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Career and Education Opportunities for Heat Treating Equipment Operators in Aurora, Colorado

If you want to be a heat treating equipment operator, the Aurora, Colorado area offers many opportunities both for education and employment. About 190 people are currently employed as heat treating equipment operators in Colorado. By 2016, this is expected to grow by 8% to about 200 people employed. This is better than the national trend for heat treating equipment operators, which sees this job pool shrinking by about 10.6% over the next eight years. Heat treating equipment operators generally set up, operate, or tend heating equipment, such as heat-treating furnaces, flame-hardening machines, induction machines, or vacuum equipment to temper, harden, or heat-treat metal or plastic objects.

The income of a heat treating equipment operator is about $18 per hour or $37,600 annually on average in Colorado. In the U.S. as a whole, their income is about $15 per hour or $32,030 per year on average. Heat treating equipment operators earn more than people working in the category of Foundry and Metal Work generally in Colorado and less than people in the Foundry and Metal Work category nationally.

The Aurora area is home to sixty-two schools of higher education, including three within twenty-five miles of Aurora where you can get a degree as a heat treating equipment operator. The most common level of education for heat treating equipment operators is a high school diploma or GED. It will take only a short time to learn to be a heat treating equipment operator if you already have a high school diploma.

CAREER DESCRIPTION: Heat Treating Equipment Operator

In general, heat treating equipment operators set up, operate, or tend heating equipment, such as heat-treating furnaces, flame-hardening machines, induction machines, or vacuum equipment to temper, harden, or heat-treat metal or plastic objects.

Every day, heat treating equipment operators are expected to be able to respond quickly in general. They need to focus attention on specific tasks without being distracted. It is also important that they maintain precise control of objects and devices through a range of movements.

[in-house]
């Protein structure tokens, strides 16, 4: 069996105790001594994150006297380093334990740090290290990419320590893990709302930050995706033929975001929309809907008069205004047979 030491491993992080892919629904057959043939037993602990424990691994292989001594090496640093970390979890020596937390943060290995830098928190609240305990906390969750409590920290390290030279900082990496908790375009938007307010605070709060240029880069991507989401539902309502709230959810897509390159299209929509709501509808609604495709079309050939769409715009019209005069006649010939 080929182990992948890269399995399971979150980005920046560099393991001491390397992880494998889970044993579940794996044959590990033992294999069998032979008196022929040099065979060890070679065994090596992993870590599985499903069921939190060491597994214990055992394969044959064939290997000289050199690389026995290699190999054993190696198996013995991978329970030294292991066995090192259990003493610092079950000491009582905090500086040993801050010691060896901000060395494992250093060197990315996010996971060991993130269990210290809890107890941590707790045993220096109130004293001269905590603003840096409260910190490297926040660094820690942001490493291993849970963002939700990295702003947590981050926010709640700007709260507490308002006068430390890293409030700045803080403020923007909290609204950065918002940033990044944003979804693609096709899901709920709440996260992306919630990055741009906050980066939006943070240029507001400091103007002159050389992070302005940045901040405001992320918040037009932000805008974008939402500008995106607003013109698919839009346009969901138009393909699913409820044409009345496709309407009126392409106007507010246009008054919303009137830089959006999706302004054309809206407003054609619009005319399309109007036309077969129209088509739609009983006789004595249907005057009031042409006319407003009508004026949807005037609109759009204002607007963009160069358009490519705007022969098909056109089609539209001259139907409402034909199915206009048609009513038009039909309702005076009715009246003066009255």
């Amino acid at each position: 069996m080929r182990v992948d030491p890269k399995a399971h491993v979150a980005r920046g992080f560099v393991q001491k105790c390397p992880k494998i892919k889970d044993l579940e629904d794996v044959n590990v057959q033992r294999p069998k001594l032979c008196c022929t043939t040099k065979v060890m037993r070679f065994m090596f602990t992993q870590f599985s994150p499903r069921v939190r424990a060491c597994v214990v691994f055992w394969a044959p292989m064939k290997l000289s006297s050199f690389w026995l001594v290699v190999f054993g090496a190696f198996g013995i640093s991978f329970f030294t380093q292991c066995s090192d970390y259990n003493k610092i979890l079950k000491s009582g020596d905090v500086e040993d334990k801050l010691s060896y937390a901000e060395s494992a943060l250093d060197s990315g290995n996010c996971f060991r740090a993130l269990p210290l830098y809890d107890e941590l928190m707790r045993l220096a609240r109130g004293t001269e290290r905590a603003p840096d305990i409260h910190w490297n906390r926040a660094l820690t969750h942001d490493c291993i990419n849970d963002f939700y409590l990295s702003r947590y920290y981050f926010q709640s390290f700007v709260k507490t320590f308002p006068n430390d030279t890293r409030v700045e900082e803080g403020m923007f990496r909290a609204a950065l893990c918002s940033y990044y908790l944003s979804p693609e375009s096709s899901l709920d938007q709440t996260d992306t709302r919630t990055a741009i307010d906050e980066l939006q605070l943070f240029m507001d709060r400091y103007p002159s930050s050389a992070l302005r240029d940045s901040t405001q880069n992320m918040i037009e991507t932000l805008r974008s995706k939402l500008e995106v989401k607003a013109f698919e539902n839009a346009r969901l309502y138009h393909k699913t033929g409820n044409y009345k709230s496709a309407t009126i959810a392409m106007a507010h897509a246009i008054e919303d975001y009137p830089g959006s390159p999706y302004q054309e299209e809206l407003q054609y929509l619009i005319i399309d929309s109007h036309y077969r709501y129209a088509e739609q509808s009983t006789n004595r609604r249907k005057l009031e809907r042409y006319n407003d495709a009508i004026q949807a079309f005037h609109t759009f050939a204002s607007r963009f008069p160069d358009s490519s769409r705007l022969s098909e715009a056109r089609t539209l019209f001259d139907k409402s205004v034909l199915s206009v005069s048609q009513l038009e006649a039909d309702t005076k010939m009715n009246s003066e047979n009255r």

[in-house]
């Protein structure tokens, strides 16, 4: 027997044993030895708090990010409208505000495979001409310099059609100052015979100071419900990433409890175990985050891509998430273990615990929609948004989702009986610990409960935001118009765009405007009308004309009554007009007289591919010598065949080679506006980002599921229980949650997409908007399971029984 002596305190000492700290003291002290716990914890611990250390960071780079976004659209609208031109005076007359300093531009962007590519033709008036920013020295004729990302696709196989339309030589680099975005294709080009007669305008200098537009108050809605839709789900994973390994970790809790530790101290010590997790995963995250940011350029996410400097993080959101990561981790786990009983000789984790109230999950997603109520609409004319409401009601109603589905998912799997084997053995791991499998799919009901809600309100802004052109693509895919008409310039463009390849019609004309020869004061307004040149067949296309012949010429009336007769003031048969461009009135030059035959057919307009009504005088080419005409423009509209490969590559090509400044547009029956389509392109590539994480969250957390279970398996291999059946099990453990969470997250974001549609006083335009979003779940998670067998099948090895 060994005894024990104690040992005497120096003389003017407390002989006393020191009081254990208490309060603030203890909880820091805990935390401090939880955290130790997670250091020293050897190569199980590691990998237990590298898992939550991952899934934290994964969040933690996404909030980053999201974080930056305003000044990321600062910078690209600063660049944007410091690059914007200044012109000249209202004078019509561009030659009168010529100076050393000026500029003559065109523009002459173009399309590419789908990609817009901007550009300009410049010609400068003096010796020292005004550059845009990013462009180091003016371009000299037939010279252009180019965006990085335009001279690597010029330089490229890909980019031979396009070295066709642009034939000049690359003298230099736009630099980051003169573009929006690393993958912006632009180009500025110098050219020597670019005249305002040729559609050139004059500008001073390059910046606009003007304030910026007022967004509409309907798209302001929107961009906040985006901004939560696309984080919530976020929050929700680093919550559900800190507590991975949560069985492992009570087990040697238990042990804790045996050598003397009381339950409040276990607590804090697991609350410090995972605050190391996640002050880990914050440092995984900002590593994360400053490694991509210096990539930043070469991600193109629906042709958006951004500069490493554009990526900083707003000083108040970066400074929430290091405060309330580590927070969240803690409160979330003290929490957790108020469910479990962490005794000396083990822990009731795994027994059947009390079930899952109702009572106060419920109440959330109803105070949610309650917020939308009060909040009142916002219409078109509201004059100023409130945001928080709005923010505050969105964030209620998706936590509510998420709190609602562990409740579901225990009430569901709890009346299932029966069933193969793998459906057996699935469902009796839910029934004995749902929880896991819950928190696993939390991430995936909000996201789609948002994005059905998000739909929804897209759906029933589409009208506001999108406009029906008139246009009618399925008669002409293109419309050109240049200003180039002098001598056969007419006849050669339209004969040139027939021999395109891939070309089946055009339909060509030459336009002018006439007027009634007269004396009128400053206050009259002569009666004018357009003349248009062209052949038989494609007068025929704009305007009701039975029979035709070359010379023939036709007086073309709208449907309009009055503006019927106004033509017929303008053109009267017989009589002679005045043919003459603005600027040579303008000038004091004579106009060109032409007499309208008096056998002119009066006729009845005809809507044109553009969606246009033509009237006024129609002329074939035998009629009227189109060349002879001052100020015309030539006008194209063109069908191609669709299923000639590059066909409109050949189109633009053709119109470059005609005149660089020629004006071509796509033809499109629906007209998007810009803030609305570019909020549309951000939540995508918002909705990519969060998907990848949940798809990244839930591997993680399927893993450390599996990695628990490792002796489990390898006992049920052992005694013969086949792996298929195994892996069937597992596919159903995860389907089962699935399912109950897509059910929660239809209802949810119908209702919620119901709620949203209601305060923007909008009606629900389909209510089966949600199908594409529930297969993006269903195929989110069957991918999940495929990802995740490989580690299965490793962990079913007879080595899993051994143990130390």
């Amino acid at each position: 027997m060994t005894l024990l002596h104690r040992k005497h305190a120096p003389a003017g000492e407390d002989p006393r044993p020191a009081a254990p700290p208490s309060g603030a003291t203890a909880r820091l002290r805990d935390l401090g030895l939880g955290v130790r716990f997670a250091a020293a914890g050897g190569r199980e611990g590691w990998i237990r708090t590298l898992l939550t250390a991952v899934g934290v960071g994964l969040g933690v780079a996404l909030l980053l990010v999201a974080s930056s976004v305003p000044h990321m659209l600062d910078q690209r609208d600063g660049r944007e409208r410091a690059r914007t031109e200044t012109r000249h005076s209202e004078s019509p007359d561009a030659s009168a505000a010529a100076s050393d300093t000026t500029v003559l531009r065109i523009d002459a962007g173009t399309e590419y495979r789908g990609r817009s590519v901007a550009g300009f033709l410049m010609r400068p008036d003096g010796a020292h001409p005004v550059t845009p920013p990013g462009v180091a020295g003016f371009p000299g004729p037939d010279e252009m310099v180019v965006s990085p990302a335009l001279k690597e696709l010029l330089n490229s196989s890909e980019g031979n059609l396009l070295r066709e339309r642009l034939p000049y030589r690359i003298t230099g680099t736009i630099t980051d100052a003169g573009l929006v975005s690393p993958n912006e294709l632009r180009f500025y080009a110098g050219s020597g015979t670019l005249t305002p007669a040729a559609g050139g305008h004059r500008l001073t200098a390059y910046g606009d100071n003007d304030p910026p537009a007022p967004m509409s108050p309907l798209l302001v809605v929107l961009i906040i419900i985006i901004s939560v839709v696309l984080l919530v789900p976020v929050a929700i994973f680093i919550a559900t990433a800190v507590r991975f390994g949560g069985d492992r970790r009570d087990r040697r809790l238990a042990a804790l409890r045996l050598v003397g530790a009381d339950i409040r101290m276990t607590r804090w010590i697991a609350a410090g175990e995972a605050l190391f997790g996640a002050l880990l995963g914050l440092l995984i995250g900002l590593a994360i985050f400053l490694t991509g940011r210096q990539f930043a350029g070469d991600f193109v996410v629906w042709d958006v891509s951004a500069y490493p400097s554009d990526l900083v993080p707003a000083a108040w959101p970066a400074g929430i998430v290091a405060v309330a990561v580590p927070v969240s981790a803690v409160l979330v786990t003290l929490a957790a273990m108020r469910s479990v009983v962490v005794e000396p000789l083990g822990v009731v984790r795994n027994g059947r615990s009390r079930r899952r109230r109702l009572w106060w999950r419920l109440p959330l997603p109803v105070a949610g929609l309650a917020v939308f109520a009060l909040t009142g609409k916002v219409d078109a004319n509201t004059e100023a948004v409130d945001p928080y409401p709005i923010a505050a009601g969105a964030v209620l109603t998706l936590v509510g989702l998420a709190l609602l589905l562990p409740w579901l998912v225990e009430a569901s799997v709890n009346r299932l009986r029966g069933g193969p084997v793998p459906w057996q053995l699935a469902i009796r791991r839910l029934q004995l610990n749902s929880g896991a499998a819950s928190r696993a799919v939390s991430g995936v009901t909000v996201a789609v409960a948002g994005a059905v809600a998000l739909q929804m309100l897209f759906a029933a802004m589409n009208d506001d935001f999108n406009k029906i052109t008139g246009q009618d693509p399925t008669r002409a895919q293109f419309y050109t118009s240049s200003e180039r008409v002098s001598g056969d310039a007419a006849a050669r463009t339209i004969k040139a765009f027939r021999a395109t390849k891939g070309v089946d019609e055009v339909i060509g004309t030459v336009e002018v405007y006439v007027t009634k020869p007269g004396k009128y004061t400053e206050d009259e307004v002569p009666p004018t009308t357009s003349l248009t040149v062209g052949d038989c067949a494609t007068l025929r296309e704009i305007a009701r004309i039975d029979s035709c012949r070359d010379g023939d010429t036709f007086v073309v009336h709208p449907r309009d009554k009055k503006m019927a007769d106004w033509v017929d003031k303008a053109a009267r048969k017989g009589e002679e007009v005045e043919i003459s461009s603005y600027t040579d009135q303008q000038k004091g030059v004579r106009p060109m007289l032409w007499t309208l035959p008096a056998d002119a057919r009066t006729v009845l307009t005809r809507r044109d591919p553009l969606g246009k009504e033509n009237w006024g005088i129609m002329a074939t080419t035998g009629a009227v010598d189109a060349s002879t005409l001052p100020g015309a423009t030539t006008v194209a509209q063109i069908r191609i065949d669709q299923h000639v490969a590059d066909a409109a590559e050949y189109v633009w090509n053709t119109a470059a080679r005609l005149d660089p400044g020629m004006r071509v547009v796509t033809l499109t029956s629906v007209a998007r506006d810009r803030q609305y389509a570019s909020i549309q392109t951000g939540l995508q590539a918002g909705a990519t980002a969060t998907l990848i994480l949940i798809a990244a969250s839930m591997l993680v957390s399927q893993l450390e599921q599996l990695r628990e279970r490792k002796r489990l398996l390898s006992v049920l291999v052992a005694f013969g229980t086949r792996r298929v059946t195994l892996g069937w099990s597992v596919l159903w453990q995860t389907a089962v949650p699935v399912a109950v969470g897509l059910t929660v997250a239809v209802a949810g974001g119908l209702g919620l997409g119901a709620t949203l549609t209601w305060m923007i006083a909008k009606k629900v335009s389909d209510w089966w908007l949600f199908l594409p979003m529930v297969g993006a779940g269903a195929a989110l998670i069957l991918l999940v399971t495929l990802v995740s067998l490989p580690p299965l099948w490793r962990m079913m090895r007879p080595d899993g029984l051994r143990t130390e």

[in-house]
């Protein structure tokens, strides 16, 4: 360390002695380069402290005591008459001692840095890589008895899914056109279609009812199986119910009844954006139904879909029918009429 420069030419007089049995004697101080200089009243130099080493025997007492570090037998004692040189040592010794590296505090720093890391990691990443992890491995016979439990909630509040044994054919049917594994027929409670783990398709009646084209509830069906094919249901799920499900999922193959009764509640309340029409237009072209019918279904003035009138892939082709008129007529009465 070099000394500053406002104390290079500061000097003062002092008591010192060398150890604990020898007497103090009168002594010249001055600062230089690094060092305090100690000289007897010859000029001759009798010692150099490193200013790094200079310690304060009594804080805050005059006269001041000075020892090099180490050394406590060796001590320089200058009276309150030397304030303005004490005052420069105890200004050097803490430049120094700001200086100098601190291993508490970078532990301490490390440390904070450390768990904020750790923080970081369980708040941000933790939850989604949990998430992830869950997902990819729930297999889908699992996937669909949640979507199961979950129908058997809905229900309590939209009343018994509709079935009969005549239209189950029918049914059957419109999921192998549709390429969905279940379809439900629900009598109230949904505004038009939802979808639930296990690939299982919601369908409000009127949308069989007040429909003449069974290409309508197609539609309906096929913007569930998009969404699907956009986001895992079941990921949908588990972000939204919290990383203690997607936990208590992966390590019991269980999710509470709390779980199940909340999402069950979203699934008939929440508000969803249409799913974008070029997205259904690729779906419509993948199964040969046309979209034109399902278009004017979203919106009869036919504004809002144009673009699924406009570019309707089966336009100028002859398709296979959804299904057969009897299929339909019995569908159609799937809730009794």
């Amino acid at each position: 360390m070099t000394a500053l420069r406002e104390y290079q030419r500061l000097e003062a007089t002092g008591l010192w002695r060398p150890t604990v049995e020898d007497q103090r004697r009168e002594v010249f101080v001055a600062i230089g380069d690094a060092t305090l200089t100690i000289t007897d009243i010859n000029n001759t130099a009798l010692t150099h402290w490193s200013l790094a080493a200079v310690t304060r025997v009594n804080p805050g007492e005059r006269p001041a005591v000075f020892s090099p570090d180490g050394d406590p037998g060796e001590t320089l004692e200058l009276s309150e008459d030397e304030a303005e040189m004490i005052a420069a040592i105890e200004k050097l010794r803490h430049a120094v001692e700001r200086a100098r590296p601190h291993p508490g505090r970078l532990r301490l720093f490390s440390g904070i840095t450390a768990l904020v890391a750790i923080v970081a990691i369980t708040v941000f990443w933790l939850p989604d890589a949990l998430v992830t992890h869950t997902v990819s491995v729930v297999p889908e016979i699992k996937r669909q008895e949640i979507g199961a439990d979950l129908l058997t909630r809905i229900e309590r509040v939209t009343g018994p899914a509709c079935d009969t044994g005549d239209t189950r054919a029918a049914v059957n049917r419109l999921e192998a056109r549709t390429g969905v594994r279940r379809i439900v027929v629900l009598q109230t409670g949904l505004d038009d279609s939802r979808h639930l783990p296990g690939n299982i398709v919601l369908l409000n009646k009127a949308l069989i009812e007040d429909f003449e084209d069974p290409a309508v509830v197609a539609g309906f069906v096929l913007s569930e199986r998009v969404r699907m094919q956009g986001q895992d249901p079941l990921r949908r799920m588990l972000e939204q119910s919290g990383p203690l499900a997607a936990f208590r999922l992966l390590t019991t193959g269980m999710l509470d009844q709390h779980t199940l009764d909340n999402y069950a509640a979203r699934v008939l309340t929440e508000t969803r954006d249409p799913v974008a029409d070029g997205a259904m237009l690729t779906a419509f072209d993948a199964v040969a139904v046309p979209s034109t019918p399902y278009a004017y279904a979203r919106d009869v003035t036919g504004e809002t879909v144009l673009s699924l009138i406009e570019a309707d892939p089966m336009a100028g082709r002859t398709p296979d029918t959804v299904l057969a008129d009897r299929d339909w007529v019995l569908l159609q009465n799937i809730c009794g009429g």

It is important for heat treating equipment operators to remove components from furnaces after specified times, and air dry or cool components in water or other baths. They are often called upon to read production schedules and work orders to establish processing sequences and heat cycle requirements for objects to be heat-treated. They also decide on types and temperatures of baths and quenching media needed to attain specified part hardness and ductility, using heat-treating charts and knowledge of methods and metals. They are sometimes expected to record times that components are removed from furnaces to document that objects have attained specified temperatures for specified times. Somewhat less frequently, heat treating equipment operators are also expected to place completed workpieces on conveyors, using cold rods or chain hoists, or signal crane operators to transport them to subsequent stations.

Heat treating equipment operators sometimes are asked to place completed workpieces on conveyors, using cold rods or chain hoists, or signal crane operators to transport them to subsequent stations. They also have to be able to examine components to insure metal shades and colors conform to given requirements, utilizing knowledge of metal heat-treating And finally, they sometimes have to decide on flame temperatures and induction heating coils needed, on the basis of degree of hardness required and properties of stock to be treated.

Like many other jobs, heat treating equipment operators must be reliable and be thorough and dependable.